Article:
The Black Walnut dyebath gave some wonderful color. The wool came out very rich; the silk is a soft tawny brown. Interesting facts re: this dye (from Michelle Wiplinger’s Natural Dye Instruction Book):
- The dye is high in tannic acid, and is a substantive dye, so it does not need a mordant. Mordants can be used as color changers.
- The rich browns develop with oxygen (indigo also required oxidation). So she recommends simmering the hulls for a couple of hours with an overnight cool-down before adding the fiber. I simmered the hulls about an hour with an overnight cool-down.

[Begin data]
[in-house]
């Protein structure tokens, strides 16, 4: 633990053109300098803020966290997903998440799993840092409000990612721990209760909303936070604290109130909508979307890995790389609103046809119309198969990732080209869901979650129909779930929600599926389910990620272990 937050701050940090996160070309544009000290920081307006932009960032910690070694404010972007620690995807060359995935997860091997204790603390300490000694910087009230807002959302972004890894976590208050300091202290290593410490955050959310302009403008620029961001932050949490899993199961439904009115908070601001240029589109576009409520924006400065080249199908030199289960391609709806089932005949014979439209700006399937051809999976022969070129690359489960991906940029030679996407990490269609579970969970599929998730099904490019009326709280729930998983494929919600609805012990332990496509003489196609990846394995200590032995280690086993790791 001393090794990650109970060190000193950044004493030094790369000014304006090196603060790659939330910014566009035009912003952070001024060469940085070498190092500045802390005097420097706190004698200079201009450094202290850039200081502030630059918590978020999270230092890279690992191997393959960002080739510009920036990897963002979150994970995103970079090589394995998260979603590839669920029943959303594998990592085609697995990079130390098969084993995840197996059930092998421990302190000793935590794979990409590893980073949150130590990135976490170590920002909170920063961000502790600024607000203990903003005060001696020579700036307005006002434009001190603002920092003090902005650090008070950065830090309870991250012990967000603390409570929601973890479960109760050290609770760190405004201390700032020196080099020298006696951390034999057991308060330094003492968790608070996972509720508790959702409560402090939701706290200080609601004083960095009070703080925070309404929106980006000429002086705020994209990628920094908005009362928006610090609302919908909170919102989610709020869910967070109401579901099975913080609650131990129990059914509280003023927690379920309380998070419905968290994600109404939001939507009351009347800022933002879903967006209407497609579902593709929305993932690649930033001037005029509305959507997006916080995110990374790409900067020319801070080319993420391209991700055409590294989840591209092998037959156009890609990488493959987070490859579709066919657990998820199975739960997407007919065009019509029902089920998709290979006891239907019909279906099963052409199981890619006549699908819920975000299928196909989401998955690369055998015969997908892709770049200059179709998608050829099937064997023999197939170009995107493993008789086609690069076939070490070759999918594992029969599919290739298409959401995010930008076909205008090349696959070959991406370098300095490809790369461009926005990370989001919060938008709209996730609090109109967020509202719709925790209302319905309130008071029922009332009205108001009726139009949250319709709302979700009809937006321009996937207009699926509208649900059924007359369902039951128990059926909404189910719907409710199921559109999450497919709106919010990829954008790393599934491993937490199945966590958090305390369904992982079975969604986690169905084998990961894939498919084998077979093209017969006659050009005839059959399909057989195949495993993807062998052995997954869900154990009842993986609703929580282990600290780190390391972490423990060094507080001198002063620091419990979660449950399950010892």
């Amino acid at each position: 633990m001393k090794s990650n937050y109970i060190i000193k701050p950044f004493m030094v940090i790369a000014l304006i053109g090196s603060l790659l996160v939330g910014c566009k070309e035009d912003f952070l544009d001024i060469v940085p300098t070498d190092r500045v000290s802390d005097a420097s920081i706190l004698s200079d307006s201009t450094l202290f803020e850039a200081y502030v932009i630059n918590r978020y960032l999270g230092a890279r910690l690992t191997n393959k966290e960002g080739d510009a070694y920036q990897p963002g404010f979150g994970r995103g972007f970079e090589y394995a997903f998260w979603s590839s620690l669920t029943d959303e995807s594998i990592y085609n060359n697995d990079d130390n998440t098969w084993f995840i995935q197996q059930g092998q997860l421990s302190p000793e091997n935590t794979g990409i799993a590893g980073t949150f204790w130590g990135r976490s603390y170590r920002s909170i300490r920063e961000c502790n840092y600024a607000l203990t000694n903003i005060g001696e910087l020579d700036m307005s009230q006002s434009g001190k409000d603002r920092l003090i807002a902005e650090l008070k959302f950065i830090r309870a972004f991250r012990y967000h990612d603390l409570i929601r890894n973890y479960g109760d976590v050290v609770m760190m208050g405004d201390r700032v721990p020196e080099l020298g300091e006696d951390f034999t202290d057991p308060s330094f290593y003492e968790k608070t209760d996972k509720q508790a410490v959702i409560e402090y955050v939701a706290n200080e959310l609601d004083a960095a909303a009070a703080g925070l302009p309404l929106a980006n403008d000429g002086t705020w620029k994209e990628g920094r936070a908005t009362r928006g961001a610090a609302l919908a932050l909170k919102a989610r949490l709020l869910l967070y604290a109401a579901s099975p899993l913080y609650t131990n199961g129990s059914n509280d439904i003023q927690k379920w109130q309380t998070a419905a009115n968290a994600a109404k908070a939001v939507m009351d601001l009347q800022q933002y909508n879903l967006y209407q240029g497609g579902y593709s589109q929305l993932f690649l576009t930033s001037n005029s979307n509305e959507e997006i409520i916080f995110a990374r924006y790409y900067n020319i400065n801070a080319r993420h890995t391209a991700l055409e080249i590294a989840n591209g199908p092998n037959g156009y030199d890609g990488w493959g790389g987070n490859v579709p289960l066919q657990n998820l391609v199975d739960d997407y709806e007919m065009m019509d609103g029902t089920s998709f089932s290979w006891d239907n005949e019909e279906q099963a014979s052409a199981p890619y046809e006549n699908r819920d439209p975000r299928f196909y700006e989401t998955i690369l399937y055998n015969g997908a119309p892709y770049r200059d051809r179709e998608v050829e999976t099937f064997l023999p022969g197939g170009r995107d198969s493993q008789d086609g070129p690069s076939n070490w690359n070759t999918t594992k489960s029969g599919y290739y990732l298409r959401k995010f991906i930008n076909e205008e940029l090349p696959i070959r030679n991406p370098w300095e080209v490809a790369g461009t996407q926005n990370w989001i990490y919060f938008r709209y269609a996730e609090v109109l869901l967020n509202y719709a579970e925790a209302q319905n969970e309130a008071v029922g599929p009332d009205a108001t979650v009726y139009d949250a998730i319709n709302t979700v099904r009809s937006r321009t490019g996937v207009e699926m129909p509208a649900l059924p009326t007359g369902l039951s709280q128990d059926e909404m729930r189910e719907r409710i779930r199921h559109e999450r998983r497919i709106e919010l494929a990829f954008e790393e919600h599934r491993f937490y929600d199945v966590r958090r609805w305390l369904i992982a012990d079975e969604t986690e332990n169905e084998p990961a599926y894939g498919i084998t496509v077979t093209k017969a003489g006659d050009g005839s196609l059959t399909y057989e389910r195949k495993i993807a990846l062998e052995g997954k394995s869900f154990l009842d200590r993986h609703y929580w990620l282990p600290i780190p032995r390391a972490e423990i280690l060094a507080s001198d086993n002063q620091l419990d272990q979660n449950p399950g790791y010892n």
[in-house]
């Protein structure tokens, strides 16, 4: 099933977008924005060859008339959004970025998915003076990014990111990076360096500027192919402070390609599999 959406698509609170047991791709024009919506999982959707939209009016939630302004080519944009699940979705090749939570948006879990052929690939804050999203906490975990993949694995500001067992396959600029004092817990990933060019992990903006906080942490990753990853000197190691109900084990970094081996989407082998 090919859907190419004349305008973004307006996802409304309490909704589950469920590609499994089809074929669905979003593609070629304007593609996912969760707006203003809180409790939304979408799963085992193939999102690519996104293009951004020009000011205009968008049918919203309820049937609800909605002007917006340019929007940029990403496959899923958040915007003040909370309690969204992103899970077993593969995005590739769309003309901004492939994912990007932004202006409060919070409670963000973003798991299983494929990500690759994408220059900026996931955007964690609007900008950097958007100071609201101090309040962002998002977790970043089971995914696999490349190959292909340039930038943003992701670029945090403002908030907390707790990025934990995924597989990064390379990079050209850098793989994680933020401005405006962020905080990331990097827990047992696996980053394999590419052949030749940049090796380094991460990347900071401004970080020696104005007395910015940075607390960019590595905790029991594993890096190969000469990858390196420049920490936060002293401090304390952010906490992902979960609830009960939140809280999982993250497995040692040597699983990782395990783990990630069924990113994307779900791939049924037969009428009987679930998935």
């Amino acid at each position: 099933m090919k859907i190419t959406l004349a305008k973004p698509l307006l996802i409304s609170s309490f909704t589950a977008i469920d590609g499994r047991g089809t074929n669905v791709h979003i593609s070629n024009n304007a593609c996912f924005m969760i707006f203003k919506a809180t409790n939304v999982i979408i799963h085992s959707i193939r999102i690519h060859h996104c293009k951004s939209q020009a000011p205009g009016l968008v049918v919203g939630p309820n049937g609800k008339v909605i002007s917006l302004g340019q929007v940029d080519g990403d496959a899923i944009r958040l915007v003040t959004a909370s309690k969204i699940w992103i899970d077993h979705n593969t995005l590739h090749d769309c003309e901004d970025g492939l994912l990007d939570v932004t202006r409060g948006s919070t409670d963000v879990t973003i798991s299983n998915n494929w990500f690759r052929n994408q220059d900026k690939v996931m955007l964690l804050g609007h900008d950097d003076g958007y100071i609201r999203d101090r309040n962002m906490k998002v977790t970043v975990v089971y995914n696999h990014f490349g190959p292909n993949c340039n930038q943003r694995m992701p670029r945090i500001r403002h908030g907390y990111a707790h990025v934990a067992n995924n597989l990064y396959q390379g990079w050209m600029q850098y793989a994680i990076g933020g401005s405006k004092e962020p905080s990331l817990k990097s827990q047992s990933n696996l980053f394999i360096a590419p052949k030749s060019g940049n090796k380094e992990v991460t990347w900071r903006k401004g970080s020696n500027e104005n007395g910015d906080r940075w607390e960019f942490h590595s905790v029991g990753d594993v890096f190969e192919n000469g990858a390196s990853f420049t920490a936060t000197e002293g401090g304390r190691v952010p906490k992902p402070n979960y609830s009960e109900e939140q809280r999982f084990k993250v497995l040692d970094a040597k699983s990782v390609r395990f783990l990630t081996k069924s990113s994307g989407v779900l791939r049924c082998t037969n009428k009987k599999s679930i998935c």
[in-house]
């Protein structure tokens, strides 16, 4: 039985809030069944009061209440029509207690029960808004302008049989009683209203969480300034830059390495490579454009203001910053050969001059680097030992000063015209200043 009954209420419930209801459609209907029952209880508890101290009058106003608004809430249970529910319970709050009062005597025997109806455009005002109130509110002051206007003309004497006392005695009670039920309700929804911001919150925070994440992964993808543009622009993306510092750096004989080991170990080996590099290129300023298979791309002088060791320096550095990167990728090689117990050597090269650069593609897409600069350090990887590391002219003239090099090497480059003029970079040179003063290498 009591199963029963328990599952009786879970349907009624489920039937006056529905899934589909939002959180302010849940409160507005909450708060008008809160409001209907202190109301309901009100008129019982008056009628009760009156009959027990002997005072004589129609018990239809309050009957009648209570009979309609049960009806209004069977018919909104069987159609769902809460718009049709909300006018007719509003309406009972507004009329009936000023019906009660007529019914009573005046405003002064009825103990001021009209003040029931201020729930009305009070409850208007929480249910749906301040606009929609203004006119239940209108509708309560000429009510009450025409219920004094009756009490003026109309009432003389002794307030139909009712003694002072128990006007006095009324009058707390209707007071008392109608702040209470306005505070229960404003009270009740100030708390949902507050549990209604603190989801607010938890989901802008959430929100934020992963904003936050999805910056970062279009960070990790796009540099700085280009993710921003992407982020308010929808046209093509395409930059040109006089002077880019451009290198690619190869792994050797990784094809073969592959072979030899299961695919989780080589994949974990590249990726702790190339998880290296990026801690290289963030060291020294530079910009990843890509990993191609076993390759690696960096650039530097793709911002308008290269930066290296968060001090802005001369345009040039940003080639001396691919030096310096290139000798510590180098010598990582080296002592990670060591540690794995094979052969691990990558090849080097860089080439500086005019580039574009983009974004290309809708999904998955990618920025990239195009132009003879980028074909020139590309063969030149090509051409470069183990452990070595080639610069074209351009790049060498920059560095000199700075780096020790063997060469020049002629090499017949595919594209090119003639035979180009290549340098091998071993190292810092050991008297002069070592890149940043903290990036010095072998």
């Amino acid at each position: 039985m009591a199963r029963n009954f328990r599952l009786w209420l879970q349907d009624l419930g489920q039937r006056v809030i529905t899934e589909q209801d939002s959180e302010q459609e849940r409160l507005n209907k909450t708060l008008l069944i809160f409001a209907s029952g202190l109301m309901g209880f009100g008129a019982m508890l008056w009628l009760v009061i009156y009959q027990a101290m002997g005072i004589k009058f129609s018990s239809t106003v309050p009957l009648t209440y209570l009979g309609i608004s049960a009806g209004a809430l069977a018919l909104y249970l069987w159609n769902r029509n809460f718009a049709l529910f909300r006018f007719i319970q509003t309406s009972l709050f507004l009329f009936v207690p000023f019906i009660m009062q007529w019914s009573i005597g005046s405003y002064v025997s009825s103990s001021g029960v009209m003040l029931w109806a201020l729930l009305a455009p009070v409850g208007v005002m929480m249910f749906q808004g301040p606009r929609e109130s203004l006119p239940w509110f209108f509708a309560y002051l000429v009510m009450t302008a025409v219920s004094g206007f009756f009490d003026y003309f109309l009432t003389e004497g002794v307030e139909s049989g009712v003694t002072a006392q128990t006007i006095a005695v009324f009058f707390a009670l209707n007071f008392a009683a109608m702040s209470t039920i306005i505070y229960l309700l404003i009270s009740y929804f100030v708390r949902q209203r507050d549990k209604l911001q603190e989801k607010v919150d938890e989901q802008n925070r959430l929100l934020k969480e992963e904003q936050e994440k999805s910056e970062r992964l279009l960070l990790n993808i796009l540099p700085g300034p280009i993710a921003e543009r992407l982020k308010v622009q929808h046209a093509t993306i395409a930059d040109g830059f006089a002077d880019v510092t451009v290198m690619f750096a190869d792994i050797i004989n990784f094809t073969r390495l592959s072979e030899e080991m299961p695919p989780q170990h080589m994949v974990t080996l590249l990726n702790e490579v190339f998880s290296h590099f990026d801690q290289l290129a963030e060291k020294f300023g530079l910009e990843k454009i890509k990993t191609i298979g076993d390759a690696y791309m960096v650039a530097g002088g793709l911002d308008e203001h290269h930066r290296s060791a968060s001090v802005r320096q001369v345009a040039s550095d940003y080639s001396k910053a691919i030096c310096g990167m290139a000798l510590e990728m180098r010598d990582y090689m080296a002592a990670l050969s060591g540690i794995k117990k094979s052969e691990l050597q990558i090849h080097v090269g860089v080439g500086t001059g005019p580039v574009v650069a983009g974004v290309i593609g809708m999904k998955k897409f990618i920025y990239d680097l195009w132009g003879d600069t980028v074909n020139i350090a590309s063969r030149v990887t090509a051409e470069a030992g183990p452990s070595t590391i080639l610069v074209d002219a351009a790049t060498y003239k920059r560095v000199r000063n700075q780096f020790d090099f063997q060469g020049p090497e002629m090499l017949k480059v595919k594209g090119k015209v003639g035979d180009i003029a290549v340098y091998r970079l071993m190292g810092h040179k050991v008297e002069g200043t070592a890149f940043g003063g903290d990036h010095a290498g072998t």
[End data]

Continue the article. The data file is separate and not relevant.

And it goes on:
In between extracting the color and dyeing the cloth I stitched a magic feather for Jude’s inspiring Magic Feather Project. Background: a scrap of muslin – my natural pigment palette. I use scraps of muslin to offload the brush and test colors. When the scraps become lively with marks, scribbles and color I throw them in the scrap pile. I chose black and yellow for the feather because bumble bees and Goldfinches are now feeding on my fall flowers and seed heads! I also tried a kantha stitch with a rippled effect that I have often admired on the Spiritcloth blog.